2. Well the Kelly “homestead” is in Glenrowan and it is the scene of the famous “last stand”, but you are right, Beechworth needs to really stake it’s claim as part of the Kelly legend.
    Old Melbourne Gaol have a little going on, but of course it’s one of several attractions (they have a museum quality selection of death-masks, a midnight tour and other attractions).
    By comparison Beechworth has a poorly advertised holding cell which contained Kelly, the original courthouse (in which Kelly stood in the dock) is still there, and as you say the Beechworth Gaol is a magnificent example of the architercture of penal facilities of another era.
    Beechworth was the scene of some pivitol events in the saga, and it’s a shame it doesn’t embrace this important aspect of Australian history more fully.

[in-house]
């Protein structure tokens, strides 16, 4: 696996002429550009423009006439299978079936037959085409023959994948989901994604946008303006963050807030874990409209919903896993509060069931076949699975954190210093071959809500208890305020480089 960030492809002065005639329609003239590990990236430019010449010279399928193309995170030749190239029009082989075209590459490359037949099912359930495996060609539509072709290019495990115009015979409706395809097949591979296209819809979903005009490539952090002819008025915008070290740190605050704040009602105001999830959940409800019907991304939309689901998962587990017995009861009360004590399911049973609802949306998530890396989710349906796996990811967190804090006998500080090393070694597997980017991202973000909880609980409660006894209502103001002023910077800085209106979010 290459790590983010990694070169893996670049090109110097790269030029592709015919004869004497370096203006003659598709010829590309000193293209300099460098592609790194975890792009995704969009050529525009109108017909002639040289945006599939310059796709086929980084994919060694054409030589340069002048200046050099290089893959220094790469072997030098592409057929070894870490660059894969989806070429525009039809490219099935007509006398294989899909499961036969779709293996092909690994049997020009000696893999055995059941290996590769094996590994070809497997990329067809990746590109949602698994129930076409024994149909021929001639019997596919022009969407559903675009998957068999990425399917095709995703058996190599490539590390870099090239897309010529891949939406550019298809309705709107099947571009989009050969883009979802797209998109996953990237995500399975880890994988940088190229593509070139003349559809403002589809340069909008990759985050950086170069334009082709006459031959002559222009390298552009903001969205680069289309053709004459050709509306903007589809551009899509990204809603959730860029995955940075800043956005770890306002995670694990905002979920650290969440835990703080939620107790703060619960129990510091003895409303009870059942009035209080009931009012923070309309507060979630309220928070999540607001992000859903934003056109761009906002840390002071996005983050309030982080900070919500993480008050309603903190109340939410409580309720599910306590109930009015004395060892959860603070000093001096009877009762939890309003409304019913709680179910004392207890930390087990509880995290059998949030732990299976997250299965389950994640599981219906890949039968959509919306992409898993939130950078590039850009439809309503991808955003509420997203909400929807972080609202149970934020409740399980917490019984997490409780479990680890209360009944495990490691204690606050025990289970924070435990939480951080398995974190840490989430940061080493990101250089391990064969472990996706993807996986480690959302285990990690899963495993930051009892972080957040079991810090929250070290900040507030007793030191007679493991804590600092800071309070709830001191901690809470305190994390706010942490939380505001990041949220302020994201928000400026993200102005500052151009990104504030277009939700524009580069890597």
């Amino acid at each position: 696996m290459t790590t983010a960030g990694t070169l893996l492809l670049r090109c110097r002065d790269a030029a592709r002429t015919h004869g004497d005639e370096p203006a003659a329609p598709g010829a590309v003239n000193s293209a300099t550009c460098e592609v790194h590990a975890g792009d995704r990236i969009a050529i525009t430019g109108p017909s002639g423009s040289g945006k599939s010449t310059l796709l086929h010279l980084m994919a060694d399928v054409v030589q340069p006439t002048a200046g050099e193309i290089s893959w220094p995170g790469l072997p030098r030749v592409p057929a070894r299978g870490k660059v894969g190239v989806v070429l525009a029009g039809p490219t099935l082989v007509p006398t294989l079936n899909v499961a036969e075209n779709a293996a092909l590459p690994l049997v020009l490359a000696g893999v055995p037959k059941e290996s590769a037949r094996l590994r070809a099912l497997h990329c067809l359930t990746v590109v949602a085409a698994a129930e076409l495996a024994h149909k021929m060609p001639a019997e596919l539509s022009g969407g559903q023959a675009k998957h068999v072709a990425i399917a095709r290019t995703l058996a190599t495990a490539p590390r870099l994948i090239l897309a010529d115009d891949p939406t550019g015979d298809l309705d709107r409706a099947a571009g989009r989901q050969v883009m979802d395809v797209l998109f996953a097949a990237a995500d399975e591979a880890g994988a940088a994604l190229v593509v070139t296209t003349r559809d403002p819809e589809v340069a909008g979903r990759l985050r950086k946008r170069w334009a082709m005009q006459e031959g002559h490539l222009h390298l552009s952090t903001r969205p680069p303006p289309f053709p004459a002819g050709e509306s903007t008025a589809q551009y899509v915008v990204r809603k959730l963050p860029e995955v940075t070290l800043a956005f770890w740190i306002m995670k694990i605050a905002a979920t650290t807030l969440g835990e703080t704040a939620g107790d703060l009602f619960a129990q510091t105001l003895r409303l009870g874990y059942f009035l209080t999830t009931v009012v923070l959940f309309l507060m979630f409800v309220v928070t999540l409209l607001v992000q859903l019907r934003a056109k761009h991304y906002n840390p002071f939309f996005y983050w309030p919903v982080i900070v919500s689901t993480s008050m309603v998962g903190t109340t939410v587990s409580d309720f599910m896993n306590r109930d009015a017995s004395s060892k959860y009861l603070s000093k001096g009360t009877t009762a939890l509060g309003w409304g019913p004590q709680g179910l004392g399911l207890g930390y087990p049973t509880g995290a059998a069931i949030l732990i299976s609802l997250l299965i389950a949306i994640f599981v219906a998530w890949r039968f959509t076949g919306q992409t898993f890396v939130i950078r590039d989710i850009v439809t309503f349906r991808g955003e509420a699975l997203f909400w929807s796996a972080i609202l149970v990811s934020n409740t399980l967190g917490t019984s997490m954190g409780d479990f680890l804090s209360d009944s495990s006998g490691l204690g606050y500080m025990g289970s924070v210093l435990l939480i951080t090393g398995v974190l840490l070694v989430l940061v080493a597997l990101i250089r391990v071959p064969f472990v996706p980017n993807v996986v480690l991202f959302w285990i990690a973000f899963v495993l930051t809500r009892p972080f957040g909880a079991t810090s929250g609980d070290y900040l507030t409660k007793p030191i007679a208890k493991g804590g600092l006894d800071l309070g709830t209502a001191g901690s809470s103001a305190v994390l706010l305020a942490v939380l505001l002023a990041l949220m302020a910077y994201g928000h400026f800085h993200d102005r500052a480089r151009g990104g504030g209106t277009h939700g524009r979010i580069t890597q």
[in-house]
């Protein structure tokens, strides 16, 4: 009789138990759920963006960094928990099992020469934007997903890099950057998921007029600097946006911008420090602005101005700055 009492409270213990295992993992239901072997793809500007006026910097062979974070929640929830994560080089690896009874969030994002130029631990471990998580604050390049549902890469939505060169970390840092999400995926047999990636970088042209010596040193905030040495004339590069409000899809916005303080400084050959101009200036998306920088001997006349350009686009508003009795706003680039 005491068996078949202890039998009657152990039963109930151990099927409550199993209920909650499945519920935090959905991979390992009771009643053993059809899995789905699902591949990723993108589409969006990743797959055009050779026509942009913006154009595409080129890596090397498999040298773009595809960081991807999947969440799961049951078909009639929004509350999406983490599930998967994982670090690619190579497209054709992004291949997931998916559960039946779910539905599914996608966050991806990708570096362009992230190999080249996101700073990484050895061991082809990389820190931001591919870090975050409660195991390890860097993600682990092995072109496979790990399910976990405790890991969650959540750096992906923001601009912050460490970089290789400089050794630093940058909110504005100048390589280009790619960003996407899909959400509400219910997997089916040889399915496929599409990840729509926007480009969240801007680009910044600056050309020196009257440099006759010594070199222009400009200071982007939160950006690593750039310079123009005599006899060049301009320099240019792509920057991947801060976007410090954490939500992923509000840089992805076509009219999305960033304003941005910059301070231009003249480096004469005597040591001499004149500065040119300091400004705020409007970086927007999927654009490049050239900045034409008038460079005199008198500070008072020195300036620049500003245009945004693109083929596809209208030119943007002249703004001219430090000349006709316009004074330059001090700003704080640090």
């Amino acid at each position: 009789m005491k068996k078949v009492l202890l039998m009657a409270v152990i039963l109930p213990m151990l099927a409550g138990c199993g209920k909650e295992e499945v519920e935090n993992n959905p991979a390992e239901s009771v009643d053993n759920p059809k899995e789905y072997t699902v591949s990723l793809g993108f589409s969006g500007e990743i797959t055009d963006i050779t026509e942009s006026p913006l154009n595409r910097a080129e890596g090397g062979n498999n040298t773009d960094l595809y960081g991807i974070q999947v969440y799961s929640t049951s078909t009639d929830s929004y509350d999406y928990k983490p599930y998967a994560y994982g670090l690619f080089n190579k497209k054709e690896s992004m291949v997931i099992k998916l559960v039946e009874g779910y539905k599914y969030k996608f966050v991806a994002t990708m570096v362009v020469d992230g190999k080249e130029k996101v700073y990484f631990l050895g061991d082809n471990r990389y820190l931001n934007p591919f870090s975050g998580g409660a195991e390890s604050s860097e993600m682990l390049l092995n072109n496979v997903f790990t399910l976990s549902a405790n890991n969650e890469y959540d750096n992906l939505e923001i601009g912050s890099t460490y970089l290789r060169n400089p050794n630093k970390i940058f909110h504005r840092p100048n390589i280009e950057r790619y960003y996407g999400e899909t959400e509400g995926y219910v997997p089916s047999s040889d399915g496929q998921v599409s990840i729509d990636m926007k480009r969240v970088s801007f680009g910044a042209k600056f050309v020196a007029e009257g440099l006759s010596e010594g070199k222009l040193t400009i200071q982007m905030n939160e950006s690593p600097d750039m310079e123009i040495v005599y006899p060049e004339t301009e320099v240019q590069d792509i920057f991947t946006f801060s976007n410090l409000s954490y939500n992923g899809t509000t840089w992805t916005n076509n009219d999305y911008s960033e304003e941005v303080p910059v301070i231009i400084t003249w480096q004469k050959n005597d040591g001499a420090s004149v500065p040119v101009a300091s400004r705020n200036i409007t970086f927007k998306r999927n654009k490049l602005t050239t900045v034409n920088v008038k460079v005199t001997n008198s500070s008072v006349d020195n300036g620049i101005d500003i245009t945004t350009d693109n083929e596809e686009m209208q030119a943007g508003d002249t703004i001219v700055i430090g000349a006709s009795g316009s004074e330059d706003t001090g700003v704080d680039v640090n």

Euroa, Jerilderie and Benalla all have a stake too but they don’t seem to have capitalised on it either.
    Personally I think there is enough interest to sustain a festival, but just quietly there are some fairly conservative elements within the community even now that are threatened by the Kelly legend.
    They have a vested interest in portraying him as nothing but a rogue and a villain, a mindless thug rather than a colonial Robin Hood, rebel against social injustice and iconic inspiration for artistic expression that he in fact has proven to be.

  3. raydixon says:

    I can’t understand why anyone would feel threatened by the Kelly legend after all this time and want to denigrate his memory and reputation. It really matters not whether he WAS a murdering bastard or a fighter for the oppressed … he’s just an icon, fullstop.

    We should rejoice in his memory as most other countries do with their loveable rogues too. Christ, even Jack the Ripper gets better press than Ned, and he was a an absolute brutal son-of-a-bitch.

    Why can’t people “let it be” and celebrate our differences?